On the dramatic south shore of the Bristol Channel, just over a mile east of Ilfracombe, a narrow gap in the cliffs leads to a shallow inlet known as Watermouth Cove.

On the dramatic south shore of the Bristol Channel, just over a mile east of Ilfracombe, a narrow gap in the cliffs leads to a shallow inlet known as Watermouth Cove.

The North Devon coast is high and imposing on both sides of Watermouth, making a small boat seem even smaller in the scheme of things. The old Coastguard cottages on Rillage Point look down from a lofty vantage, turning your mind towards shipwrecks and pitiless winter storms.

Just east of Rillage, the craggy scars of Widmouth Head form the starboard side of Watermouth entrance. To port is Burrow Nose, a lower promontory running parallel with the main coastline and enclosing the cove from the north. The west end of Burrow Nose is almost a small island and a distinctive ‘pill-box’ lookout stands on the main ridge.

The anchorage is just inside Watermouth entrance and is best at neaps when you can tuck further in. At springs, the cove dries out to Burrow Nose and local boats sit on a clean sandy bottom. The inner third is partly protected by a half-tide breakwater, marked by posts. At the head of the cove are the harbourmaster’s office and Watermouth Yacht Club, with some hard-standing for laid-up boats. An attractive cliff path leads to Burrow Nose and another towards Rillage Point and the Coastguard cottages.

From the clubhouse, a track leads east towards Watermouth Cove camping and caravan park where, in the evenings, you can get a good supper at the bar.

The view from the anchorage is striking, with impressive headlands overlapping eastward beyond Hangman Point. When the sun shines, the sheer stature of this coast is oddly reminiscent of parts of Spain. Beyond the mouth, the restless channel tides ebb and flow swiftly. Now and then a ship passes close inshore, bound for Avonmouth or Sharpness.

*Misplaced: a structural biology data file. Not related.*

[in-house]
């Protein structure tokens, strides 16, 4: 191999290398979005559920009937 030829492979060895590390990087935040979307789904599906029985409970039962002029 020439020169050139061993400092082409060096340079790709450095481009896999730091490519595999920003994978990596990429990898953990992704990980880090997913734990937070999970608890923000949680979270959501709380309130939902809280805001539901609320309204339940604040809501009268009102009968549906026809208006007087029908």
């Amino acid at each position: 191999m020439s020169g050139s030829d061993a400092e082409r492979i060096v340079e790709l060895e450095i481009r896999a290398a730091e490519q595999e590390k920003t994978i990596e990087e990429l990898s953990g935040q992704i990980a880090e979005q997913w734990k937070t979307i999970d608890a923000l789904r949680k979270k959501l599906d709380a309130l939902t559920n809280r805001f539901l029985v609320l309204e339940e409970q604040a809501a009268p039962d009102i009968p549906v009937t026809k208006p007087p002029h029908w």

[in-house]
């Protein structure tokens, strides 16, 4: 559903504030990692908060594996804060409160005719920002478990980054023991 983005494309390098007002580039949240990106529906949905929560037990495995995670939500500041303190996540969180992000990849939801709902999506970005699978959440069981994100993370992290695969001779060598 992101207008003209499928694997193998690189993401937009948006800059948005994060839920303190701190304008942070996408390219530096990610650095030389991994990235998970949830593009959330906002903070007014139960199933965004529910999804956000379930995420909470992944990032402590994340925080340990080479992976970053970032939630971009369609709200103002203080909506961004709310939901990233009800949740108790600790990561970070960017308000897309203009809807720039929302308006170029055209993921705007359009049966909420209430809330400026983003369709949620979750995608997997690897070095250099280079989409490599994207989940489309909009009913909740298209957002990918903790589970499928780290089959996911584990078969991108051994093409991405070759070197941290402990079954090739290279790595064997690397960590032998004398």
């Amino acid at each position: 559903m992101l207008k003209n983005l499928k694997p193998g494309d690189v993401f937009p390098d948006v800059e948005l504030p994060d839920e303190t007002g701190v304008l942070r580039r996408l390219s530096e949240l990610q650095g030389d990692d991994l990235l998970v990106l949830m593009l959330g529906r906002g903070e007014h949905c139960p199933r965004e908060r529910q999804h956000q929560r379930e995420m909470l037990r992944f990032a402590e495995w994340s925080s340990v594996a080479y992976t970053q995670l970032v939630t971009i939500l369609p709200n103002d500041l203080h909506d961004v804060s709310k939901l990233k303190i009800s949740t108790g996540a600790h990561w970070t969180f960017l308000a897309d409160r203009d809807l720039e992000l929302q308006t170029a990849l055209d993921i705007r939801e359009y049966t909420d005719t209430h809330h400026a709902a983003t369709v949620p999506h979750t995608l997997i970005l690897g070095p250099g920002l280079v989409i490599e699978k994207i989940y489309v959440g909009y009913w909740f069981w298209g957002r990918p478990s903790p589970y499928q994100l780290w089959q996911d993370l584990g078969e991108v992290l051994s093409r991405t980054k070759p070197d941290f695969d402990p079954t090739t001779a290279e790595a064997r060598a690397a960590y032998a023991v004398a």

In quiet weather or southerly winds it’s quite feasible to stay overnight at Watermouth. But if the wind has any touch of north, a persistent swell starts rolling in, which may be restful enough for a lunchtime stop but not for relaxing overnight.

Watermouth is a must if you are cruising the area, even if there’s only time to nose in while passing. This is a majestic coast, where North Devon confronts the Bristol Channel in defiant style.

Pilotage Notes

Use Admiralty Chart 1165. The coast is fairly steep-to from either direction and the trick is simply to find the entrance, 1.4 miles east of Ilfracombe. The white Coastguard cottages high on Rillage Point are not quite half a mile west of Watermouth entrance. The pill-box on Burrow Nose stands two cables east of the entrance, a useful mark when approaching Watermouth from the east. Combe Martin village is visible just over a mile east of Watermouth.

You can enter Watermouth at practically any state of tide, although at low springs the cove dries out almost to the end of Burrow Nose. Neaps are best for cruising the Bristol Channel and a dead low neap is a good time to enter Watermouth, with minimal cross-tide across the entrance. You then know exactly how far to edge in before anchoring. Watch out for crab-pot floats each side of the entrance.

A night entry is not recommended, although it’s not difficult to leave at night if the weather changes. You should avoid Watermouth in fresh winds that have any hint of north.

Distances

——————————————————————————–

Padstow 56 miles

Lundy Island 22 miles

Ilfracombe 1.5 miles

Swansea

entrance 24 miles

Porlock Weir 18 miles